Yes, it’s better than the great baseball movies, like either of the Costner masterpieces or The Natural. Even better than the great boxing movies like Raging Bull or Million Dollar Baby. Even Rocky. (It begs the question: why hasn’t Hollywood adapted Fences yet? Maybe because the whole thing takes place on a front porch? They can fix that, can't they? Denzel's old enough now. Let's make this happen.)
Wilson’s play is great on many fronts. Of course, it contains the most poetic baseball metaphors of all time, but it also contains the most humane defense of the baseball metaphor of all time. The first scene of Act 2, where Troy confesses to Rose that he’s going to be a baby daddy to another woman.
Troy: “You born with two strikes on you before you come to the plate. You got to guard it closely…always looking for the curveball on the outside corner. You can’t afford to let none get past you. You can’t afford a called strike. If you going down…you going down swinging. Everything lined up against you. What you gonna do. I fooled em, Rose. I bunted. When I found you and Cory and a halfway decent job…I was safe. Couldn’t nothing touch me. I wasn’t going to strike out no more. I wasn’t going back to the penitentiary. I wasn’t gonna lay in the streets with a bottle of wine. I was safe. I had me a family. A job. I wasn’t gonna get that last strike. I was on first looking for one of them boys to knock me in. To get me home.”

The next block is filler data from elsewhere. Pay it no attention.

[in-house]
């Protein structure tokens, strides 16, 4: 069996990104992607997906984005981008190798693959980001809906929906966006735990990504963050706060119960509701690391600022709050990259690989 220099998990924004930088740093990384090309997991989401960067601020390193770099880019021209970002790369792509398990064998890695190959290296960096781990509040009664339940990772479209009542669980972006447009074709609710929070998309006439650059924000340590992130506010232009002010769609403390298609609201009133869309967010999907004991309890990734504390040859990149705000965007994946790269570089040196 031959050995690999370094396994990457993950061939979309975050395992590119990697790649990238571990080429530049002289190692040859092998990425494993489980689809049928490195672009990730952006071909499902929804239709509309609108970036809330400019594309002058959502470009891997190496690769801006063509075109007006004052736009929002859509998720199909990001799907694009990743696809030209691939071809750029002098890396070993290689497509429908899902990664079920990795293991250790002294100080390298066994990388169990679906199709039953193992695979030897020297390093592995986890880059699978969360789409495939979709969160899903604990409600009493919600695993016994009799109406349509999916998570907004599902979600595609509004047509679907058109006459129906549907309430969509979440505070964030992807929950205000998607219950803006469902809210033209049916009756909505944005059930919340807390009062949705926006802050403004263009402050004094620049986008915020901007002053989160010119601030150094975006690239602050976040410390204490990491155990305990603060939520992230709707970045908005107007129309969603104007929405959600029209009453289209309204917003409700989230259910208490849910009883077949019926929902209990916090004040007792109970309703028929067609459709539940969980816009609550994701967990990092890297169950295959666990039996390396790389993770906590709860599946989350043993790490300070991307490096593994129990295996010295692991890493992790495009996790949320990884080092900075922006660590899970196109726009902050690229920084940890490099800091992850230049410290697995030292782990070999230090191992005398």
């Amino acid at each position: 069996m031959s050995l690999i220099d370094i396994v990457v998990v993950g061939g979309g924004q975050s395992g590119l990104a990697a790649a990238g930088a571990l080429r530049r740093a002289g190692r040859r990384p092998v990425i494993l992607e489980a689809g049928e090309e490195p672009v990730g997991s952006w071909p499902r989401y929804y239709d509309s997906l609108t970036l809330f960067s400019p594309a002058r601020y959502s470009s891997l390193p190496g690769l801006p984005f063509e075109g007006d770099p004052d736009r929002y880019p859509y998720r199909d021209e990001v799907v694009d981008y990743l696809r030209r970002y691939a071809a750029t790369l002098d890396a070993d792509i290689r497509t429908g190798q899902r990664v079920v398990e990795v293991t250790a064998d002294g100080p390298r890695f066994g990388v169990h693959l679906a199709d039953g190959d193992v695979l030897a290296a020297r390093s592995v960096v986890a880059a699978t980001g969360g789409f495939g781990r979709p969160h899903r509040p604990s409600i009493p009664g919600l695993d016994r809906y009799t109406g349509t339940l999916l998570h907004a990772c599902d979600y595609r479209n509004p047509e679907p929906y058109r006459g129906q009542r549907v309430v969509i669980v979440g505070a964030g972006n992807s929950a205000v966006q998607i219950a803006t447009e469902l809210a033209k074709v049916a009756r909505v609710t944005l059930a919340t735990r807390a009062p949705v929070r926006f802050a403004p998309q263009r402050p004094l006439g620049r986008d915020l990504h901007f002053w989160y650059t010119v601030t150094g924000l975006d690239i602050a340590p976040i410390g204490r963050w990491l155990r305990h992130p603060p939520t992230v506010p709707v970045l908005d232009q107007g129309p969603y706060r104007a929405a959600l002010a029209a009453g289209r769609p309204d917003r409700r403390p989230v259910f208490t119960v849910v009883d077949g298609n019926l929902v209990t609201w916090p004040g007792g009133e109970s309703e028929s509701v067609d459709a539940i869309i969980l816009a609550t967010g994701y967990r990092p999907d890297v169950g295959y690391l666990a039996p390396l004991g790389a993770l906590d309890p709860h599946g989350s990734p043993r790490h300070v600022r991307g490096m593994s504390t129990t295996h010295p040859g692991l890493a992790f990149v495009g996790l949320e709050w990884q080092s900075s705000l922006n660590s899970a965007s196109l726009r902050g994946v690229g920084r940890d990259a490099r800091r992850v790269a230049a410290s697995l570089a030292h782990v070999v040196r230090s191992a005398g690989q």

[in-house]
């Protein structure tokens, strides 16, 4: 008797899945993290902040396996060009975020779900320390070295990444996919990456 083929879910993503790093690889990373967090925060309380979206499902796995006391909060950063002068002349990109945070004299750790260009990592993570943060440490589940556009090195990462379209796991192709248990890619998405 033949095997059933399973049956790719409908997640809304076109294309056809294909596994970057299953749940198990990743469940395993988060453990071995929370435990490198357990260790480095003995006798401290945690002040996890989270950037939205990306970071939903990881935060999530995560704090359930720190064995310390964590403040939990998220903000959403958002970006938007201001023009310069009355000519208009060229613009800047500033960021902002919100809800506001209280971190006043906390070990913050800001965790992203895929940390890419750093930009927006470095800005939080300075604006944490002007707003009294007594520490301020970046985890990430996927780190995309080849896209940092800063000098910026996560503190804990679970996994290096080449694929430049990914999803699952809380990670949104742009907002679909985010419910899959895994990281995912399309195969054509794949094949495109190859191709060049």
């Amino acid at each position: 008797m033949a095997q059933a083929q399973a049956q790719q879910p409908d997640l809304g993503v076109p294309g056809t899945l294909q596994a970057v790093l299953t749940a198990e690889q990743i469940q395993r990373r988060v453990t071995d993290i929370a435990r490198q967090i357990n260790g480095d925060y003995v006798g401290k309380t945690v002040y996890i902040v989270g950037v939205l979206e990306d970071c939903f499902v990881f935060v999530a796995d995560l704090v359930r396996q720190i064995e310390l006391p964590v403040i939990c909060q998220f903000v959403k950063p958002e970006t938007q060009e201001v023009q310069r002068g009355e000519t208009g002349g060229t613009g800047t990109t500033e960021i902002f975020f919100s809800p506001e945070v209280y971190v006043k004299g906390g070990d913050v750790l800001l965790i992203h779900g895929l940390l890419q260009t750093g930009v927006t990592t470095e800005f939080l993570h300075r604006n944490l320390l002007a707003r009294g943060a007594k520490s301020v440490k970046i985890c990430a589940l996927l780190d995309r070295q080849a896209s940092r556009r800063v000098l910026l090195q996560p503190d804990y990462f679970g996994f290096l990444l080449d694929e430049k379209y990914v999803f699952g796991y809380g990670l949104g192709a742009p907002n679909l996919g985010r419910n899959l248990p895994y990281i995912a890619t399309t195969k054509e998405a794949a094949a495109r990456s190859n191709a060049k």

Rose: “You should’ve stayed in my bed, Troy.”
Troy: “Then, when I saw that gal..she firmed up my backbone. And I got to thinking that if I tried…I just might be able to steal second. Do you understand that after eighteen years I wanted to steal second.”
Rose: “You should have held me tight. You should have grabbed me and held on.”
Troy: “I stood on first base for eighteen years and I thought…well, goddamn it…go on for it!”
Rose: “We’re not talking about baseball! We’re talking about you going off to lay in bed with another woman…and then bring it home to me. That’s what we’re talking about. We ain’t talking about no baseball.”
Troy: “Rose, you’re not listening to me. I’m trying the best I can to explain it to you. It’s not easy for me to admit that I been standing in the same place for eighteen years.”